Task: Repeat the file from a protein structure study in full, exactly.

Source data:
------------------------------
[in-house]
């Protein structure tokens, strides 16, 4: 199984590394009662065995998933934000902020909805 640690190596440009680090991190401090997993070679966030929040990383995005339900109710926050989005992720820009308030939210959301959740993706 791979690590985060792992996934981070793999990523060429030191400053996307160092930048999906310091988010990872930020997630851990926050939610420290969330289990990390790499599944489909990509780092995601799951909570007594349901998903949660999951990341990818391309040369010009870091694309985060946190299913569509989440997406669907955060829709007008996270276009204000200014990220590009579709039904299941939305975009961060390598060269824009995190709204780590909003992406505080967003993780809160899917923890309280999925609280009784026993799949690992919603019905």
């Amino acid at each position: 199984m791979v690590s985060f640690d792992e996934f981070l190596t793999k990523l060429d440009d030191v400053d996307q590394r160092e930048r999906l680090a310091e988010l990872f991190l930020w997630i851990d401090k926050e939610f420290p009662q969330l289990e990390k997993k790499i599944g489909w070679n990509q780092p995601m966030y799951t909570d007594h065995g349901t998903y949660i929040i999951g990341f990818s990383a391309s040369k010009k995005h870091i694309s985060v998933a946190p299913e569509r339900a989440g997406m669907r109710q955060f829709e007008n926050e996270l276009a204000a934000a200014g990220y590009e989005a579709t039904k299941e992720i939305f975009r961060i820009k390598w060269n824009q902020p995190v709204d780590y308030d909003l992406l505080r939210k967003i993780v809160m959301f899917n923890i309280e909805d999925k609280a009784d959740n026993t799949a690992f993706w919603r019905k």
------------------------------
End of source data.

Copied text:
[in-house]
């Protein structure tokens, strides 16, 4: 199984590394009662065995998933934000902020909805 640690190596440009680090991190401090997993070679966030929040990383995005339900109710926050989005992720820009308030939210959301959740993706 791979690590985060792992996934981070793999990523060429030191400053996307160092930048999906310091988010990872930020997630851990926050939610420290969330289990990390790499599944489909990509780092995601799951909570007594349901998903949660999951990341990818391309040369010009870091694309985060946190299913569509989440997406669907955060829709007008996270276009204000200014990220590009579709039904299941939305975009961060390598060269824009995190709204780590909003992406505080967003993780809160899917923890309280999925609280009784026993799949690992919603019905």
């Amino acid at each position: 199984m791979v690590s985060f640690d792992e996934f981070l190596t793999k990523l060429d440009d030191v400053d996307q590394r160092e930048r999906l680090a310091e988010l990872f991190l930020w997630i851990d401090k926050e939610f420290p009662q969330l289990e990390k997993k790499i599944g489909w070679n990509q780092p995601m966030y799951t909570d007594h065995g349901t998903y949660i929040i999951g990341f990818s990383a391309s040369k010009k995005h870091i694309s985060v998933a946190p299913e569509r339900a989440g997406m669907r109710q955060f829709e007008n926050e996270l276009a204000a934000a200014g990220y590009e989005a579709t039904k299941e992720i939305f975009r961060i820009k390598w060269n824009q902020p995190v709204d780590y308030d909003l992406l505080r939210k967003i993780v809160m959301f899917n923890i309280e909805d999925k609280a009784d959740n026993t799949a690992f993706w919603r019905k």